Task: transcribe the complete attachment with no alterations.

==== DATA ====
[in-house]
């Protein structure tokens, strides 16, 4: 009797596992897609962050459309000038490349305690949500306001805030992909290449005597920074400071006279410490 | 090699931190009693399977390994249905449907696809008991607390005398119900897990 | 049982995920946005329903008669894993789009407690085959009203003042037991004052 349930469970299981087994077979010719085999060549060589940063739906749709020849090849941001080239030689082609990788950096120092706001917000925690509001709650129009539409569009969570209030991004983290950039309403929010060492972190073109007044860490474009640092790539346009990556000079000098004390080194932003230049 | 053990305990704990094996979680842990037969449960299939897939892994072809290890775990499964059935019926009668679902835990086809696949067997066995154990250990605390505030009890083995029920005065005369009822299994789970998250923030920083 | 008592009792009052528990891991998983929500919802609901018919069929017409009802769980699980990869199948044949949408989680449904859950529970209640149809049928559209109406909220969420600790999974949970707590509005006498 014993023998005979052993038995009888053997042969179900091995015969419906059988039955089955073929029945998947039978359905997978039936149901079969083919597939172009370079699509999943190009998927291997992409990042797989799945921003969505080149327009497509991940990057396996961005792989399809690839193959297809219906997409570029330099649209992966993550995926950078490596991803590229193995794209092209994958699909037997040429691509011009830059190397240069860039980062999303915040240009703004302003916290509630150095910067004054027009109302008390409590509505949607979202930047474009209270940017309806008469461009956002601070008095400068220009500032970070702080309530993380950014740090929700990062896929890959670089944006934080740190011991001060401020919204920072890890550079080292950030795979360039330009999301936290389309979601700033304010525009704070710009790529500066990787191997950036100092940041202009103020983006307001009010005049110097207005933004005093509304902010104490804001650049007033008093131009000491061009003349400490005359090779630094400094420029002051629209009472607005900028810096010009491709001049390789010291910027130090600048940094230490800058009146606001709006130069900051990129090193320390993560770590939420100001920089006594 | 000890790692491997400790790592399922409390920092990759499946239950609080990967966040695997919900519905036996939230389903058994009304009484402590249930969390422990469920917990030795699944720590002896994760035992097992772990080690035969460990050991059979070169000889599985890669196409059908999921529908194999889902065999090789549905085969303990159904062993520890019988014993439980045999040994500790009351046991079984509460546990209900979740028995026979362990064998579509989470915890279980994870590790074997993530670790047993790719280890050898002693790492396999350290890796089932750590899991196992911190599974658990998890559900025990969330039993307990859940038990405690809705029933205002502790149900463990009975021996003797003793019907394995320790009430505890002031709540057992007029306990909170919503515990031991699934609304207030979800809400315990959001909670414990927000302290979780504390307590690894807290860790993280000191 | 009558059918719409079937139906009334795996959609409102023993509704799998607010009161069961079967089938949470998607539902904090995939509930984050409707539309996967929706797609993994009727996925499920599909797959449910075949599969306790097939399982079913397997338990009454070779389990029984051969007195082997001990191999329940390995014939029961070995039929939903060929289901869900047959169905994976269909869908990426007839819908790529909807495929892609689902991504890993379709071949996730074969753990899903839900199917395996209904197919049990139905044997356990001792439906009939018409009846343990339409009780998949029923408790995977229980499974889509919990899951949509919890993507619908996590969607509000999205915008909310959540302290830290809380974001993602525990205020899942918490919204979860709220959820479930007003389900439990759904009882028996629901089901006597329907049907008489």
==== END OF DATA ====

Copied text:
[in-house]
């Protein structure tokens, strides 16, 4: 009797596992897609962050459309000038490349305690949500306001805030992909290449005597920074400071006279410490 | 090699931190009693399977390994249905449907696809008991607390005398119900897990 | 049982995920946005329903008669894993789009407690085959009203003042037991004052 349930469970299981087994077979010719085999060549060589940063739906749709020849090849941001080239030689082609990788950096120092706001917000925690509001709650129009539409569009969570209030991004983290950039309403929010060492972190073109007044860490474009640092790539346009990556000079000098004390080194932003230049 | 053990305990704990094996979680842990037969449960299939897939892994072809290890775990499964059935019926009668679902835990086809696949067997066995154990250990605390505030009890083995029920005065005369009822299994789970998250923030920083 | 008592009792009052528990891991998983929500919802609901018919069929017409009802769980699980990869199948044949949408989680449904859950529970209640149809049928559209109406909220969420600790999974949970707590509005006498 014993023998005979052993038995009888053997042969179900091995015969419906059988039955089955073929029945998947039978359905997978039936149901079969083919597939172009370079699509999943190009998927291997992409990042797989799945921003969505080149327009497509991940990057396996961005792989399809690839193959297809219906997409570029330099649209992966993550995926950078490596991803590229193995794209092209994958699909037997040429691509011009830059190397240069860039980062999303915040240009703004302003916290509630150095910067004054027009109302008390409590509505949607979202930047474009209270940017309806008469461009956002601070008095400068220009500032970070702080309530993380950014740090929700990062896929890959670089944006934080740190011991001060401020919204920072890890550079080292950030795979360039330009999301936290389309979601700033304010525009704070710009790529500066990787191997950036100092940041202009103020983006307001009010005049110097207005933004005093509304902010104490804001650049007033008093131009000491061009003349400490005359090779630094400094420029002051629209009472607005900028810096010009491709001049390789010291910027130090600048940094230490800058009146606001709006130069900051990129090193320390993560770590939420100001920089006594 | 000890790692491997400790790592399922409390920092990759499946239950609080990967966040695997919900519905036996939230389903058994009304009484402590249930969390422990469920917990030795699944720590002896994760035992097992772990080690035969460990050991059979070169000889599985890669196409059908999921529908194999889902065999090789549905085969303990159904062993520890019988014993439980045999040994500790009351046991079984509460546990209900979740028995026979362990064998579509989470915890279980994870590790074997993530670790047993790719280890050898002693790492396999350290890796089932750590899991196992911190599974658990998890559900025990969330039993307990859940038990405690809705029933205002502790149900463990009975021996003797003793019907394995320790009430505890002031709540057992007029306990909170919503515990031991699934609304207030979800809400315990959001909670414990927000302290979780504390307590690894807290860790993280000191 | 009558059918719409079937139906009334795996959609409102023993509704799998607010009161069961079967089938949470998607539902904090995939509930984050409707539309996967929706797609993994009727996925499920599909797959449910075949599969306790097939399982079913397997338990009454070779389990029984051969007195082997001990191999329940390995014939029961070995039929939903060929289901869900047959169905994976269909869908990426007839819908790529909807495929892609689902991504890993379709071949996730074969753990899903839900199917395996209904197919049990139905044997356990001792439906009939018409009846343990339409009780998949029923408790995977229980499974889509919990899951949509919890993507619908996590969607509000999205915008909310959540302290830290809380974001993602525990205020899942918490919204979860709220959820479930007003389900439990759904009882028996629901089901006597329907049907008489």